The Russians scored impressive results in the standing 10km freestyle ski event. Source: RIA Novosti
Victoria Kolesnichenko, special to RBTH
In the closing days of the Paralympic Games in Sochi, Russian athletes won sixteen medals, bringing the event to a joyful conclusion for the host nation, which, just as in the Winter Olympics, finished top of the standings. Russia’s athletes ended up with a staggering total of 80 medals –a Paralympic record.
In the 4 x 2.5 km mixed relay, Russian athletes Svetlana Konovalova, Alena Kaufmann, Yelena Remizova and Nikolai Polukhin took first place, covering the distance in 27 minutes and 35.6 seconds. The Swedes came off second best, just 8.7 seconds behind the leaders, leaving the Norwegian team to take bronze.
The Russians scored impressive results in the standing 10km freestyle ski event. Sixteen-year-old Alexander Pronkov romped home first, Vladimir Kononov took second place and Vladislav Lekomtsev followed up to win the bronze, ensuring a Russian sweep of the podium.
“I cannot believe that I won. I thought I’d never do it,” said winner Alexander Pronkov. “I did not expect gold. I wanted to get at least some medals. I saw Vladimir Kononov as the champion. He has been training so hard and for so long, and worked so hard for the medal. And I have never been in a leadership role yet. I am only 16. I joined the team just a year ago. I think this victory – it is not my merit, but the merit of my coaches.”
The situation was to repeat itself in the women’s visually impaired 5km race. Yelena Remizova captured gold, while Mikhalina Lysova snatched silver and the bronze medal went to Yulia Budaleyeva.
The skier Stanislav Chokhlayev won silver in the men’s visually impaired 10km freestyle event. Canadian Brian McKeever won gold in this race, coming in seven seconds ahead. Frenchman Thomas Clarion took third-place honors.
Russian athlete Anna Milenina sprinted to gold in the standing 5km freestyle, coming in 12.5 seconds in front of Ukrainian athletes Yulia Batenkova and Oleksandra Kononova, who won silver and bronze, respectively.
The Russian team of Roman Petushkov, Vladislav Lekomtsev, Gregory Murygin and Rushan Minnegulov swept to gold with an exceptional performance in the 4 x 2.5km open relay. The Ukrainians won silver and French athletes took bronze.
“We did our training with the Olympic team. [Russian biathlete] Anton Shipulin even said in an interview that he is a fan of our team and his eyes fill with tears when he sees how we train” Pyetushkov told reporters after the race. “I kept his words in my head, I am very thankful to him, and I have won all biathlon competitions with this thought in my mind,” he said.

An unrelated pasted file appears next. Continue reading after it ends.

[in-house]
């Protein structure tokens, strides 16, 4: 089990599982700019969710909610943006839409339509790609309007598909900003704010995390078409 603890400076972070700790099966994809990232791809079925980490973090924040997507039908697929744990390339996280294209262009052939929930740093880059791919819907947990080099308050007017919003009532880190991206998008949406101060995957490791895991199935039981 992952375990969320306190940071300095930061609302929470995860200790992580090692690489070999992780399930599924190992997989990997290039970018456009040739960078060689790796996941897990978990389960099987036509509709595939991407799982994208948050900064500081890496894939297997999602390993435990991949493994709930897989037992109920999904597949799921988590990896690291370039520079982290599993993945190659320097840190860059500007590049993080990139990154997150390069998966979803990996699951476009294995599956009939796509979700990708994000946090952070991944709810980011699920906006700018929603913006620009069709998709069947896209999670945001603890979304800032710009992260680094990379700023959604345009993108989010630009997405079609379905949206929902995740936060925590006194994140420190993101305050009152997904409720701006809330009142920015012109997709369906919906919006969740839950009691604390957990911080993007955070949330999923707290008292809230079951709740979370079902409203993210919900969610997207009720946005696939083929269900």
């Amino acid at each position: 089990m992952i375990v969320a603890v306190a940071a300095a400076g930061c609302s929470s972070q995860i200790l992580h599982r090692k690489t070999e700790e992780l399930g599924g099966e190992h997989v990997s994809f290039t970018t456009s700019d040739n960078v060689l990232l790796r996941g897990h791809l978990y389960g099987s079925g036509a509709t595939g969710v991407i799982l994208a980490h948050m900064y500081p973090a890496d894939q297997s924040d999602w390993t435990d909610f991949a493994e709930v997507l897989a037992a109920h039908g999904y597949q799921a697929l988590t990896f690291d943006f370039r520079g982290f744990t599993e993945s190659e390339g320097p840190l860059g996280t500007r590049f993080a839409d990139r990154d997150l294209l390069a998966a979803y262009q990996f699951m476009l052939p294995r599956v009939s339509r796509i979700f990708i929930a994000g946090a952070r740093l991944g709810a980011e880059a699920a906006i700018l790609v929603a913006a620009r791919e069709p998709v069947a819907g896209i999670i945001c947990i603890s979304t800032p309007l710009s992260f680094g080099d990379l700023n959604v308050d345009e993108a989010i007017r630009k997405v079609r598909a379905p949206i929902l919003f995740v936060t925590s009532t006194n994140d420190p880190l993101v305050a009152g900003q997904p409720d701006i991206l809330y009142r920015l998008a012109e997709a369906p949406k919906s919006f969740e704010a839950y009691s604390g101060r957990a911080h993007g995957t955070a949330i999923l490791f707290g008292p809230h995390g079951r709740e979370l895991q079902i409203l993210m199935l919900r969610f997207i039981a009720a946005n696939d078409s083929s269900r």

Though the men’s giant slalom (visually impaired) was won by Canadian Mac Marcoux, Russian Valery Redkozubov picked up the bronze medal. Jakub Krako from Slovakia got the silver.
Teenage Russian sensation Alexei Bugayev won another medal in the giant slalom standing category, coming in second to win silver. Frenchman Vincent Gauthier-Manuel bested him with a combined time of 2 minutes and 25.87 seconds after two runs. Austrian athlete Markus Salcher finished third.
Meanwhile, Alexandra Frantseva was unable to catch Slovakian Henrietta Farkasova in the women’s giant slalom (visually impaired) and had to settle for silver. Third place went to Australian athlete Jessica Gallagher.
Finals in curling and sledge hockey
Russians also became Paralympic silver medalists in the curling tournament, losing 3-8 to the Canadian team in the final. The British team came third in the event.
Russia’s sledge hockey players also ended up silver medalists in their discipline. The U.S. team proved too strong for them in the final, beating the Russians 1-0. In the end, bronze went to the Canadians, who dispatched Norway 3:0 in the third-place play-off.
“Our team was physically ready one hundred percent. Unfortunately, we had no experience of performing in the finals,” said Nikolai Sharshukov, the Russian coach. “We had already defeated the Americans in the group stage, but the excitement strongly affected us in the decisive match. In fact, this was a different responsibility, as well as the flurry of emotions coming from the fans - our fans just roared.”
However, Sharshukov was optimistic about his team’s chances in four years’ time, adding: “I think in Korea, we can count on gold in sledge hockey. The most important thing is that our guys have the desire to go further.”
By the end of the Paralympics, the hosts of the Games had in their coffer 80 medals - 30 of them gold. In the final medal standings, the team of Germany took second place and Canada closed the top three leaders.